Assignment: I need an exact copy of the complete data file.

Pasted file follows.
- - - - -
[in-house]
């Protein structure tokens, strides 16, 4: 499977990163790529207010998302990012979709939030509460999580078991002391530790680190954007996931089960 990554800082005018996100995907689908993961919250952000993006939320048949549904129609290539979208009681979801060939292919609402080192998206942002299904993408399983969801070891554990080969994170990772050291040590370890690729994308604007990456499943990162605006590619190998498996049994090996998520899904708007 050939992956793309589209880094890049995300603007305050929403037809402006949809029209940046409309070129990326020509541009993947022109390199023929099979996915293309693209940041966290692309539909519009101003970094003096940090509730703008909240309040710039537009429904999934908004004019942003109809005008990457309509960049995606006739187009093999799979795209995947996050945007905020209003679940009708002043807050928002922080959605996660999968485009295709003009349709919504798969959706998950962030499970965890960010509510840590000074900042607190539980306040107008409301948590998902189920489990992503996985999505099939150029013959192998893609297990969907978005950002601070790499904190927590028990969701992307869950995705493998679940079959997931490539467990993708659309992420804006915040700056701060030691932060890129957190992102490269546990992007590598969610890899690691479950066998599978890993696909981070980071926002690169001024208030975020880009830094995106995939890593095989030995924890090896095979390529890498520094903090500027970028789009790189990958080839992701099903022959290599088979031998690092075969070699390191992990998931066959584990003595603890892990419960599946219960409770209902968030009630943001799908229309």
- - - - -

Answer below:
[in-house]
């Protein structure tokens, strides 16, 4: 499977990163790529207010998302990012979709939030509460999580078991002391530790680190954007996931089960 990554800082005018996100995907689908993961919250952000993006939320048949549904129609290539979208009681979801060939292919609402080192998206942002299904993408399983969801070891554990080969994170990772050291040590370890690729994308604007990456499943990162605006590619190998498996049994090996998520899904708007 050939992956793309589209880094890049995300603007305050929403037809402006949809029209940046409309070129990326020509541009993947022109390199023929099979996915293309693209940041966290692309539909519009101003970094003096940090509730703008909240309040710039537009429904999934908004004019942003109809005008990457309509960049995606006739187009093999799979795209995947996050945007905020209003679940009708002043807050928002922080959605996660999968485009295709003009349709919504798969959706998950962030499970965890960010509510840590000074900042607190539980306040107008409301948590998902189920489990992503996985999505099939150029013959192998893609297990969907978005950002601070790499904190927590028990969701992307869950995705493998679940079959997931490539467990993708659309992420804006915040700056701060030691932060890129957190992102490269546990992007590598969610890899690691479950066998599978890993696909981070980071926002690169001024208030975020880009830094995106995939890593095989030995924890090896095979390529890498520094903090500027970028789009790189990958080839992701099903022959290599088979031998690092075969070699390191992990998931066959584990003595603890892990419960599946219960409770209902968030009630943001799908229309």